The first human astrovirus was discovered in 1975 by Madeley and Cosgrove through visualization of viral particles in stool using electron microscopy. Over the course of the next ∼20 years, an additional seven serotypes of human astroviruses were discovered. In the last decade, new technological advances in microarrays and sequencing strategies enabled more sophisticated methods for detecting viruses in clinical and environmental specimens. These methods led to the discovery of many novel viruses from a variety of virus families. They also brought about a dramatic realization that more astroviruses can be found in humans than previously recognized. In fact, the number of astroviruses associated with humans has nearly doubled within the last few years. Furthermore, the discovery of novel astroviruses in human specimens revealed that there is more diversity amongst them than was assumed based on the high level of similarity between human astroviruses 1 and 8. This chapter will describe the discovery and early characterization of the five novel astroviruses initially identified in human stool samples in 2008 and 2009.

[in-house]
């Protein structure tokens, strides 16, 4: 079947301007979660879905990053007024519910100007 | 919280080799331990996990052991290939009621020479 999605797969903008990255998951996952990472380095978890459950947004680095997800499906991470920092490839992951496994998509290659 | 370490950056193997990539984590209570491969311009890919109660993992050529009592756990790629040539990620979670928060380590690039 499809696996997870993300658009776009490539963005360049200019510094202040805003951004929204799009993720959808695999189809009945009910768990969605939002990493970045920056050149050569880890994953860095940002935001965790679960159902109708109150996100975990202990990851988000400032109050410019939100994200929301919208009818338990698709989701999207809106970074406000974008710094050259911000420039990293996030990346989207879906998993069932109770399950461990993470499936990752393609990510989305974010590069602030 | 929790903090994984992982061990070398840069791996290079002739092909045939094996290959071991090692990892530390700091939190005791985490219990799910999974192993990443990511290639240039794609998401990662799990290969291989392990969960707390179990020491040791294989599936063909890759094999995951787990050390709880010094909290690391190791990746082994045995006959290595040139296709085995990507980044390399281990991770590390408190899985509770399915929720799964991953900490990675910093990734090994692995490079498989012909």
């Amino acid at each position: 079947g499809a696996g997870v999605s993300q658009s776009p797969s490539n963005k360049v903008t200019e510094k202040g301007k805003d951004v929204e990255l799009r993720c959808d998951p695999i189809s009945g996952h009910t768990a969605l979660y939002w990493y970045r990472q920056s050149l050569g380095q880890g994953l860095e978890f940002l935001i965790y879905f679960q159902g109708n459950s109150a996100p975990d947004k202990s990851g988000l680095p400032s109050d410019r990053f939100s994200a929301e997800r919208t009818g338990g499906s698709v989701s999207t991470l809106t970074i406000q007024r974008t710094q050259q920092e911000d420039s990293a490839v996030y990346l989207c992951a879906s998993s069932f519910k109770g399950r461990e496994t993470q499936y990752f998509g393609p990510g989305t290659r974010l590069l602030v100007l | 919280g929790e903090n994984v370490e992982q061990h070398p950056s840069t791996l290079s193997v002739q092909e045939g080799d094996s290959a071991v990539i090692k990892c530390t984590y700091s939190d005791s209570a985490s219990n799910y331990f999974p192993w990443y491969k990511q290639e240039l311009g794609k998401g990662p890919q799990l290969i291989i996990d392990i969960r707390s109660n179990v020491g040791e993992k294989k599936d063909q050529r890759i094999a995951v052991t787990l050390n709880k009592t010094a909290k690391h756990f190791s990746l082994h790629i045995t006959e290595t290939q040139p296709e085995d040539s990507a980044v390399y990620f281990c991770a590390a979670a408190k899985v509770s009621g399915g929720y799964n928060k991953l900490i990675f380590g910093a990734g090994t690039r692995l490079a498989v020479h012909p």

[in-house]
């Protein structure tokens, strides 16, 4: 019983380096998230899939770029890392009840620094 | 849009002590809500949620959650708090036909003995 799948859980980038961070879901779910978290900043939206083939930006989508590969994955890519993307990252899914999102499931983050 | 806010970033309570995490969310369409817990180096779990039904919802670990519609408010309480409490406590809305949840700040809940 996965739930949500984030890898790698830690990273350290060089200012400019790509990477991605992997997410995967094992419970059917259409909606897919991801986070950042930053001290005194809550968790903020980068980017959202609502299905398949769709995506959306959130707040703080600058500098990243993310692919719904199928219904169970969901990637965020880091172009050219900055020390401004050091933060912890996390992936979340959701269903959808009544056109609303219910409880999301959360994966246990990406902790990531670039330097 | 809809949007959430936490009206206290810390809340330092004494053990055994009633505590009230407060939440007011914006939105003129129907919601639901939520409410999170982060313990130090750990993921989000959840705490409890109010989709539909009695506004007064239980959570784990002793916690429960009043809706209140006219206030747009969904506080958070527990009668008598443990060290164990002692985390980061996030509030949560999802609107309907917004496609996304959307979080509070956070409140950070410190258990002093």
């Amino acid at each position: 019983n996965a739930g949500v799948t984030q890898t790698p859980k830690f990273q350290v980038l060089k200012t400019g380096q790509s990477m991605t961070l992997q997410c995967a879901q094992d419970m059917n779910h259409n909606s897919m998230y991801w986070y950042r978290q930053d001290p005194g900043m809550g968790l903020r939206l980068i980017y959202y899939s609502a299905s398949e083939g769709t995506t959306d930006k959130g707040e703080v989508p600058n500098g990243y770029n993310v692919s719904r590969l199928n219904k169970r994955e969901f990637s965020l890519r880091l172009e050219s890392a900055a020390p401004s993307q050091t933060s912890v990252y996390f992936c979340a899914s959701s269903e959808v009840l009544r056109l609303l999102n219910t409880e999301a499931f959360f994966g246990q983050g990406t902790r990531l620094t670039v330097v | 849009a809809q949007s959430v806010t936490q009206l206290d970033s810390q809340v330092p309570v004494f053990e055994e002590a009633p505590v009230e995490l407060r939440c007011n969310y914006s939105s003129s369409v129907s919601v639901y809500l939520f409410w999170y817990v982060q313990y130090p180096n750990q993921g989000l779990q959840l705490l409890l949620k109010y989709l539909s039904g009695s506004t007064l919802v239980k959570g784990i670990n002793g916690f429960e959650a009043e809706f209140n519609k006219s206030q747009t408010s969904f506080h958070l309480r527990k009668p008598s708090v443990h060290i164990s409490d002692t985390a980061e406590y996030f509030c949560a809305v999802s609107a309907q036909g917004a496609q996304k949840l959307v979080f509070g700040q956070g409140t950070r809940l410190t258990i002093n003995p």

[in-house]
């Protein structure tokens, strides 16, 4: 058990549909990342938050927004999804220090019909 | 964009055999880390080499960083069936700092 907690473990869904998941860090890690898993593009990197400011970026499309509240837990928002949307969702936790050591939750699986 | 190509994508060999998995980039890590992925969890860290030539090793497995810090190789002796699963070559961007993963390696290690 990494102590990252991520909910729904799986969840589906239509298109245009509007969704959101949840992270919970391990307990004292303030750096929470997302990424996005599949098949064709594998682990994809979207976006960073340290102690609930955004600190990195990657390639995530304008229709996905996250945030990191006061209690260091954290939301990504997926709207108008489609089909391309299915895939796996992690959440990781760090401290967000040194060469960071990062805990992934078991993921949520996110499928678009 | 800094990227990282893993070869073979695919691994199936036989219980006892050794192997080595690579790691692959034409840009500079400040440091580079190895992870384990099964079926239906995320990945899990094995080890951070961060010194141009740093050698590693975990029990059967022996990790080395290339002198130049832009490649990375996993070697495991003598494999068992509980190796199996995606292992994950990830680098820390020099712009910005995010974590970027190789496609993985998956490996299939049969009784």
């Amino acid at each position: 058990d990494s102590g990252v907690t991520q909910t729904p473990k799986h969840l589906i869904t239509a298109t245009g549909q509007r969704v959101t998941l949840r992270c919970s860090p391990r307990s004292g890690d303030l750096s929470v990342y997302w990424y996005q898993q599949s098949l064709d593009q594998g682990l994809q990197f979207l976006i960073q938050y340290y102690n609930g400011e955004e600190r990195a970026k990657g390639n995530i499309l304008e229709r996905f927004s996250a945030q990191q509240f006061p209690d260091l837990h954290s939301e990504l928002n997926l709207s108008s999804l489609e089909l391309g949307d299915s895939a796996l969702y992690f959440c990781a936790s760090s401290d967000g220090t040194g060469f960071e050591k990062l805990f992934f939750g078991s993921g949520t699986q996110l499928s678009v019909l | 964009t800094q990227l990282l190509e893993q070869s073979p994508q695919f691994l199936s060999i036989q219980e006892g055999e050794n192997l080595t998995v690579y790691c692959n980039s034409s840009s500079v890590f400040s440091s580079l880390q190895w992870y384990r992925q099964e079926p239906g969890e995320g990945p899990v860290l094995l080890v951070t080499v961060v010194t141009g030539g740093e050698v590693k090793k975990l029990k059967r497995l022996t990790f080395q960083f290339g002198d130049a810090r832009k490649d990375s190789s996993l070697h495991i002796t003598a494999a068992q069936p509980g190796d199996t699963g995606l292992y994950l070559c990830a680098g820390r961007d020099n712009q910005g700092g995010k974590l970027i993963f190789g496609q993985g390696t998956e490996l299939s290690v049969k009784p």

|Title of host publication||Astrovirus Research|
|Subtitle of host publication||Essential Ideas, Everyday Impacts, Future Directions|
|Publisher||Springer New York|
|Number of pages||15|
|ISBN (Print)||1461447348, 9781461447344|
|State||Published - May 1 2013|